(Original post by FleurBrewster)
Ahh health and social care, the bane of my life! I believe I have suffered burnout, 100 pages writing about effective communication and 100 pages about health promotion campaigns makes for a rather stressful time! (i think that maybe i exceeded the recommended limit of 50 pages for each?)
If I have to write about good tone of voice and pace again I think something is going to get murdered.
The only issue with the learning disabilities department is that I want to be very clear on the difference between mental health and learning difficulties and i do not want to accidentally get experience in a learning difficulties setting when I will be applying for mental health! Have you found that the two cross over often?
I've never had an issue, you could always just say how you're showing a knowledge of a big service user range and you could say how it shows you know that people with mental health problems can also have different needs due to other learning disaiblity and physical conditions such as dyslexia etc.
Thankyou so much for this advice, and for affirming a few things which had crossed my mind before, your advice is second to none! You are so lucky to be studying at Manchester, I looked at the University in depth and absolutely fell in love with it, however I found that it was just that little bit too far away for me
Which is a huge shame as it's such a good university and the course sounded brilliant! My cousin studied at Edge Hill and was really out in the sticks when she was there and I think she found this quite difficult!
D'aw, you're as sweet as punch <3
Aw that's a shame, the complete uni guide did a ranking for nursing which may help: http://www.thecompleteuniversityguid...tion&s=Nursing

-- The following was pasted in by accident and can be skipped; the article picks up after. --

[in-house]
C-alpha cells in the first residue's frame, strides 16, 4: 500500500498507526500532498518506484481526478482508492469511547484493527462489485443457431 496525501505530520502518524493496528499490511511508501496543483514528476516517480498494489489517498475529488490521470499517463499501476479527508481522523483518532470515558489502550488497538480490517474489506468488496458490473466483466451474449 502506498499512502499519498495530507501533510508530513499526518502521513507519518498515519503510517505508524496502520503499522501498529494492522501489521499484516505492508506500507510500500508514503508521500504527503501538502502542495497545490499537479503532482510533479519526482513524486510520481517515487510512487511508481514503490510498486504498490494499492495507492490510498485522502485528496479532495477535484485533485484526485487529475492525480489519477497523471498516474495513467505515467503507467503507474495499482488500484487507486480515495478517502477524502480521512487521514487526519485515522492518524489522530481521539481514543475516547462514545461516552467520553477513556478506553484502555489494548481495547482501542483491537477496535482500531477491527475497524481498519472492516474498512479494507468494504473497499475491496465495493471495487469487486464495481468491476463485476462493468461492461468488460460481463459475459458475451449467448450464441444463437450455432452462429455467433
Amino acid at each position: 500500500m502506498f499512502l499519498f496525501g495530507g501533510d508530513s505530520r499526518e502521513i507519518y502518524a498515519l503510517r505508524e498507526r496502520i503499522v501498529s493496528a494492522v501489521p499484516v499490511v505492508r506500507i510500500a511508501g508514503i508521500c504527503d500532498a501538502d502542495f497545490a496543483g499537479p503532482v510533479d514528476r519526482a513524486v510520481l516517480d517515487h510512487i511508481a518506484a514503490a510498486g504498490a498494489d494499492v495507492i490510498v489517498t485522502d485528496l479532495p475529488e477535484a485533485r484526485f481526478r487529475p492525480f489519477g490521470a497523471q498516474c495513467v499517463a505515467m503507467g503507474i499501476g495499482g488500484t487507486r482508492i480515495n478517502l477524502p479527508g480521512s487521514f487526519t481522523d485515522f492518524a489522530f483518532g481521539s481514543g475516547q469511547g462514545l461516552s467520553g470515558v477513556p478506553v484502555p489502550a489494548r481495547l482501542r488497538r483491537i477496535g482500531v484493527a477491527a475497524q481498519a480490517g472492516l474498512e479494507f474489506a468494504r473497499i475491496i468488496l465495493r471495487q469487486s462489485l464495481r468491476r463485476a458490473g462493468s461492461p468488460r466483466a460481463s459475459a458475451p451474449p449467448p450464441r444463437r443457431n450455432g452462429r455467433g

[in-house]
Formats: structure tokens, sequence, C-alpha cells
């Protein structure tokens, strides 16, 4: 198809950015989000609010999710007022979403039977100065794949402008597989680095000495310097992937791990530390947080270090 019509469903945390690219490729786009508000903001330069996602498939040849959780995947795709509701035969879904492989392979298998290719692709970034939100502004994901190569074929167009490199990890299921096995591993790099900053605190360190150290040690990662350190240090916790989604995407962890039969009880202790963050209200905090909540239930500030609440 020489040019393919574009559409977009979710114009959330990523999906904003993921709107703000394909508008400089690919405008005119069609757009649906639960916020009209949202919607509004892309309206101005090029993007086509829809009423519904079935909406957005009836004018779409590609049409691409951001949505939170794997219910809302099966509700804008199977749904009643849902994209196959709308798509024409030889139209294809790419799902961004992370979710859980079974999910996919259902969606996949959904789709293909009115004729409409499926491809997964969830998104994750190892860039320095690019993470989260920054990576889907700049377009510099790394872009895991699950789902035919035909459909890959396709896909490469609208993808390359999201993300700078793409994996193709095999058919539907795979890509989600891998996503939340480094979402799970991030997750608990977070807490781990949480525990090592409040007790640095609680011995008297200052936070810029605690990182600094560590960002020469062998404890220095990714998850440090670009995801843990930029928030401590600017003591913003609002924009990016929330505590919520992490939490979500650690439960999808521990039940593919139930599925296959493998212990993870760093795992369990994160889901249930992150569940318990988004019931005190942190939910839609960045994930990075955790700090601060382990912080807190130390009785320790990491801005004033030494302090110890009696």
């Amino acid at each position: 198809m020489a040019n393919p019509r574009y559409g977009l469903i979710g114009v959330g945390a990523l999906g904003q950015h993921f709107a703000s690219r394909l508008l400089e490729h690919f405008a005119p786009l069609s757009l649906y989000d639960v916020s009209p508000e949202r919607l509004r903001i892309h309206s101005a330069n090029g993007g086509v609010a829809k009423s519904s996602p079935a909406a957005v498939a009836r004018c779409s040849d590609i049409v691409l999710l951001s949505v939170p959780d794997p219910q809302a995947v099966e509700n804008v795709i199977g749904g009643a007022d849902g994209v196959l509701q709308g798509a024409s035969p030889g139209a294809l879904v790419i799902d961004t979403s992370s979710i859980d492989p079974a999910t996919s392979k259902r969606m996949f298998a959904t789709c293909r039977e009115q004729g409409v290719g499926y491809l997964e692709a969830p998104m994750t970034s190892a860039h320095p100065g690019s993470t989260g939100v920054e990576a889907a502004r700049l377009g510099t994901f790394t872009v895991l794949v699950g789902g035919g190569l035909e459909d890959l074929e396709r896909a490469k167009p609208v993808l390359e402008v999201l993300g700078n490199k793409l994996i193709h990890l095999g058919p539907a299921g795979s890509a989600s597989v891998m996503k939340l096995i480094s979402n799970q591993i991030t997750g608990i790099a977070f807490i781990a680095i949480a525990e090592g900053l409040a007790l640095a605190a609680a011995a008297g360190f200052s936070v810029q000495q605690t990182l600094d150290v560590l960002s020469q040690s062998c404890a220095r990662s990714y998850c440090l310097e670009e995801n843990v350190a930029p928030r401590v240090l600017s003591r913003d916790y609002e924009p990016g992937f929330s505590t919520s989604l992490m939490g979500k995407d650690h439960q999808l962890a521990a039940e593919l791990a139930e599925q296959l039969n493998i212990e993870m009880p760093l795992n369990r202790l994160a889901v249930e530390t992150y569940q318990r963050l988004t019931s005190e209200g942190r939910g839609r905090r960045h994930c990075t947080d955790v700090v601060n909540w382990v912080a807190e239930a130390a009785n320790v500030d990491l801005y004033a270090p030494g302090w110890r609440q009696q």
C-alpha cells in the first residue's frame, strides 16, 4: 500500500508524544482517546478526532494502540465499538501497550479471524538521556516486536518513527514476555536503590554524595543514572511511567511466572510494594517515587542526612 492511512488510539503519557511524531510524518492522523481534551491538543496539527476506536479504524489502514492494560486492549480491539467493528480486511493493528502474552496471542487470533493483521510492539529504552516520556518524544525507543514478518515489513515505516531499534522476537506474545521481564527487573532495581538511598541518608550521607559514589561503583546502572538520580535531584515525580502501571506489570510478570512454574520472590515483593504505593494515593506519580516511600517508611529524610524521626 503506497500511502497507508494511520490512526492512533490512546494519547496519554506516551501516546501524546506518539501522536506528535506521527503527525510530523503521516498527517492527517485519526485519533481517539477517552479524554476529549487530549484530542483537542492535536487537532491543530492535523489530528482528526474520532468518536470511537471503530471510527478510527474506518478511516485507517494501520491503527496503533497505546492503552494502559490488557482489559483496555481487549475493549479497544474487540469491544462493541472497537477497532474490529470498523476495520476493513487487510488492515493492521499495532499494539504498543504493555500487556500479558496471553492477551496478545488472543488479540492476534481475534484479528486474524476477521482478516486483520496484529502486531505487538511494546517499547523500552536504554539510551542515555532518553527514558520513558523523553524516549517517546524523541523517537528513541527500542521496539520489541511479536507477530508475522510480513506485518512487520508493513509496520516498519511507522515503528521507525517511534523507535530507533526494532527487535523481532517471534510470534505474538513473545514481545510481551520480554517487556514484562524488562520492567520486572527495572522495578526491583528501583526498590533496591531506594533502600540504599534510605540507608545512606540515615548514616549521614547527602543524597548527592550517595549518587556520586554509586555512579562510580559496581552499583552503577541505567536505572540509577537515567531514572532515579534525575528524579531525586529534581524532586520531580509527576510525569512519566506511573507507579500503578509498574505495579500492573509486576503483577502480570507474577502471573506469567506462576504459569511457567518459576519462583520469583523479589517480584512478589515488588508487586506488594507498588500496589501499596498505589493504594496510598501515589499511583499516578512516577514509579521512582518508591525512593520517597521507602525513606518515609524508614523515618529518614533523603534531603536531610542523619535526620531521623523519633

. You're probably best to look at it through who has the best student satisfaction but there's a good few which are nearer south that should be worth a look.
How did you find the interview process? What were the interviews like and what kind of things did they ask you, if its not too much to ask? I was told that at some uni's for the Children's Nursing they often have young children in the interview to see how the candidate responds and acts to them, did they do anything like this with your mental health nursing interview?
I think I should be okay with basic maths and english. Maths has never been my strongest point but if it's basic calculations etc then I think I should be okay, and I take english literature AS level so hopefully that will help me.
I found it surprisingly easily although the wait is the worst bit! Can't give any specifics but most questions I got are on here:
My advice will be to learn all about the uni before you go, learn about what they scored in uni stats, show you -really- know the course and then prepare answers in your mind for what questions you think you'll get. I'm not great off the cuff but thankfully they pretty much expect for you to stammer a bit so just deep breathes and think before you speak, they won't mind if you take a while to talk. Also, practice good communcation
Your college should let you practice mock interviews with them nearer the time, didn't do it personally but if you think it helps then give it a go.
I can see that happening with the child/learning disability nursing but the closest I got was at one of the group interviews we had a professor and a service user giving us scores.
Yeah you'll probably be fine, there is a NHS demo of some Maths questions which you can try out but it depends on the uni, Chester was basically infant school level whereas Manchester/Salford was fairly more advanced although at Salford you could get away with skipping a few questions.